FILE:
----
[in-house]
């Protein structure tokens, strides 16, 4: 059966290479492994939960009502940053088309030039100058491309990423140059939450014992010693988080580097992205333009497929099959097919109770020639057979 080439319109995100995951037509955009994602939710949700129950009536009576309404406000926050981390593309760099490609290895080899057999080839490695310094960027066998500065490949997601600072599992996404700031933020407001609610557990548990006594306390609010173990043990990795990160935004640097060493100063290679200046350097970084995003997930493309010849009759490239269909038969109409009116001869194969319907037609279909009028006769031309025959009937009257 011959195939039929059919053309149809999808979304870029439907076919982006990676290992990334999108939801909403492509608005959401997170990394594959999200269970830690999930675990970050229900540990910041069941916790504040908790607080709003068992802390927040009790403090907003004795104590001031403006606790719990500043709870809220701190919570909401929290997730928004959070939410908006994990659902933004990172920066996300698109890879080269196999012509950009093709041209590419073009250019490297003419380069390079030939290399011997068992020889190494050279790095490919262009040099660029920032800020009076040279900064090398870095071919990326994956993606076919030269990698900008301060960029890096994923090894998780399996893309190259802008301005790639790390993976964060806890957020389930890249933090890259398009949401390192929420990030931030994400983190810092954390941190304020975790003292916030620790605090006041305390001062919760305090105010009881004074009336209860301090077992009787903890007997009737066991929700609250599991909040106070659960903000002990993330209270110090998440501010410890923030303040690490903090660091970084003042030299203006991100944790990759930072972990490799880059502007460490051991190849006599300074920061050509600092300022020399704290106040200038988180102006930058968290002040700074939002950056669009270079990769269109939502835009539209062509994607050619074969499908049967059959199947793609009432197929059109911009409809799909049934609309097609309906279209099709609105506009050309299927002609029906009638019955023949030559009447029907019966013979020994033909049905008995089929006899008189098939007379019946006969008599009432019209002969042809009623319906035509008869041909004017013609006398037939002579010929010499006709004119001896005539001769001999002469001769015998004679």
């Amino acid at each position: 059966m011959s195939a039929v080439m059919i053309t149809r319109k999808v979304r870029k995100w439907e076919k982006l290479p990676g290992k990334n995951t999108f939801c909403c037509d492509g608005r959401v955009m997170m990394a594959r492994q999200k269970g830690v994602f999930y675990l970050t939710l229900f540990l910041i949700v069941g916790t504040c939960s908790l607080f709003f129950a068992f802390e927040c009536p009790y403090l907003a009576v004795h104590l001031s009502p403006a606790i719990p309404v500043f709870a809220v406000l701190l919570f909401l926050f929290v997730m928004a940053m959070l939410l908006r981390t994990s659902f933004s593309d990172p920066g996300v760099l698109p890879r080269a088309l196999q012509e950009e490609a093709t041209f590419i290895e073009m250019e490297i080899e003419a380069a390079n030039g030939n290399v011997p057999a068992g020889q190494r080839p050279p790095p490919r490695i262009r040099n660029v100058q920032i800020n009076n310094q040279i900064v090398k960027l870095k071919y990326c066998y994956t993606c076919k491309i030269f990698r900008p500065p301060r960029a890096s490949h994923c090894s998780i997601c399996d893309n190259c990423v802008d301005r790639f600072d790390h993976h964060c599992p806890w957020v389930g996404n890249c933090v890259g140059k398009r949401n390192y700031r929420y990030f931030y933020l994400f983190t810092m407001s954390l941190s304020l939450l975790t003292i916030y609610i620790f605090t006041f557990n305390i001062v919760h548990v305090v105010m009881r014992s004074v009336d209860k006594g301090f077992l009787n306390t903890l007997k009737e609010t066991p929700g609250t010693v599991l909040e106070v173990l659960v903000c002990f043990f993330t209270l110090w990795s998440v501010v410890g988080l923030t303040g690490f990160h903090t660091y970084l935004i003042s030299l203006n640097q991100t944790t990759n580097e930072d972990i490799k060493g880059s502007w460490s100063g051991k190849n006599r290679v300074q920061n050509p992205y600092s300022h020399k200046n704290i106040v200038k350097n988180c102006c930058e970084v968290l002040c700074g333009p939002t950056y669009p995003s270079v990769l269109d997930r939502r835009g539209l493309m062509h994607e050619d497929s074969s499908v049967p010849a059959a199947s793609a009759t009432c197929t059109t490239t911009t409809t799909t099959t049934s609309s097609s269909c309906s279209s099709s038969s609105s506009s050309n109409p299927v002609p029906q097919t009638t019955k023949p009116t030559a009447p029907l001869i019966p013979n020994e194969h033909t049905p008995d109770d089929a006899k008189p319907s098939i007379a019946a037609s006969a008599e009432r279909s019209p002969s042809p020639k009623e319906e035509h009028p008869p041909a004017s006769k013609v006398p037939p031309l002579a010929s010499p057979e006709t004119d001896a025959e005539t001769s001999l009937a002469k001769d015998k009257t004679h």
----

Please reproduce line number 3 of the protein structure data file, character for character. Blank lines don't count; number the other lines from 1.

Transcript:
């Amino acid at each position: 059966m011959s195939a039929v080439m059919i053309t149809r319109k999808v979304r870029k995100w439907e076919k982006l290479p990676g290992k990334n995951t999108f939801c909403c037509d492509g608005r959401v955009m997170m990394a594959r492994q999200k269970g830690v994602f999930y675990l970050t939710l229900f540990l910041i949700v069941g916790t504040c939960s908790l607080f709003f129950a068992f802390e927040c009536p009790y403090l907003a009576v004795h104590l001031s009502p403006a606790i719990p309404v500043f709870a809220v406000l701190l919570f909401l926050f929290v997730m928004a940053m959070l939410l908006r981390t994990s659902f933004s593309d990172p920066g996300v760099l698109p890879r080269a088309l196999q012509e950009e490609a093709t041209f590419i290895e073009m250019e490297i080899e003419a380069a390079n030039g030939n290399v011997p057999a068992g020889q190494r080839p050279p790095p490919r490695i262009r040099n660029v100058q920032i800020n009076n310094q040279i900064v090398k960027l870095k071919y990326c066998y994956t993606c076919k491309i030269f990698r900008p500065p301060r960029a890096s490949h994923c090894s998780i997601c399996d893309n190259c990423v802008d301005r790639f600072d790390h993976h964060c599992p806890w957020v389930g996404n890249c933090v890259g140059k398009r949401n390192y700031r929420y990030f931030y933020l994400f983190t810092m407001s954390l941190s304020l939450l975790t003292i916030y609610i620790f605090t006041f557990n305390i001062v919760h548990v305090v105010m009881r014992s004074v009336d209860k006594g301090f077992l009787n306390t903890l007997k009737e609010t066991p929700g609250t010693v599991l909040e106070v173990l659960v903000c002990f043990f993330t209270l110090w990795s998440v501010v410890g988080l923030t303040g690490f990160h903090t660091y970084l935004i003042s030299l203006n640097q991100t944790t990759n580097e930072d972990i490799k060493g880059s502007w460490s100063g051991k190849n006599r290679v300074q920061n050509p992205y600092s300022h020399k200046n704290i106040v200038k350097n988180c102006c930058e970084v968290l002040c700074g333009p939002t950056y669009p995003s270079v990769l269109d997930r939502r835009g539209l493309m062509h994607e050619d497929s074969s499908v049967p010849a059959a199947s793609a009759t009432c197929t059109t490239t911009t409809t799909t099959t049934s609309s097609s269909c309906s279209s099709s038969s609105s506009s050309n109409p299927v002609p029906q097919t009638t019955k023949p009116t030559a009447p029907l001869i019966p013979n020994e194969h033909t049905p008995d109770d089929a006899k008189p319907s098939i007379a019946a037609s006969a008599e009432r279909s019209p002969s042809p020639k009623e319906e035509h009028p008869p041909a004017s006769k013609v006398p037939p031309l002579a010929s010499p057979e006709t004119d001896a025959e005539t001769s001999l009937a002469k001769d015998k009257t004679h």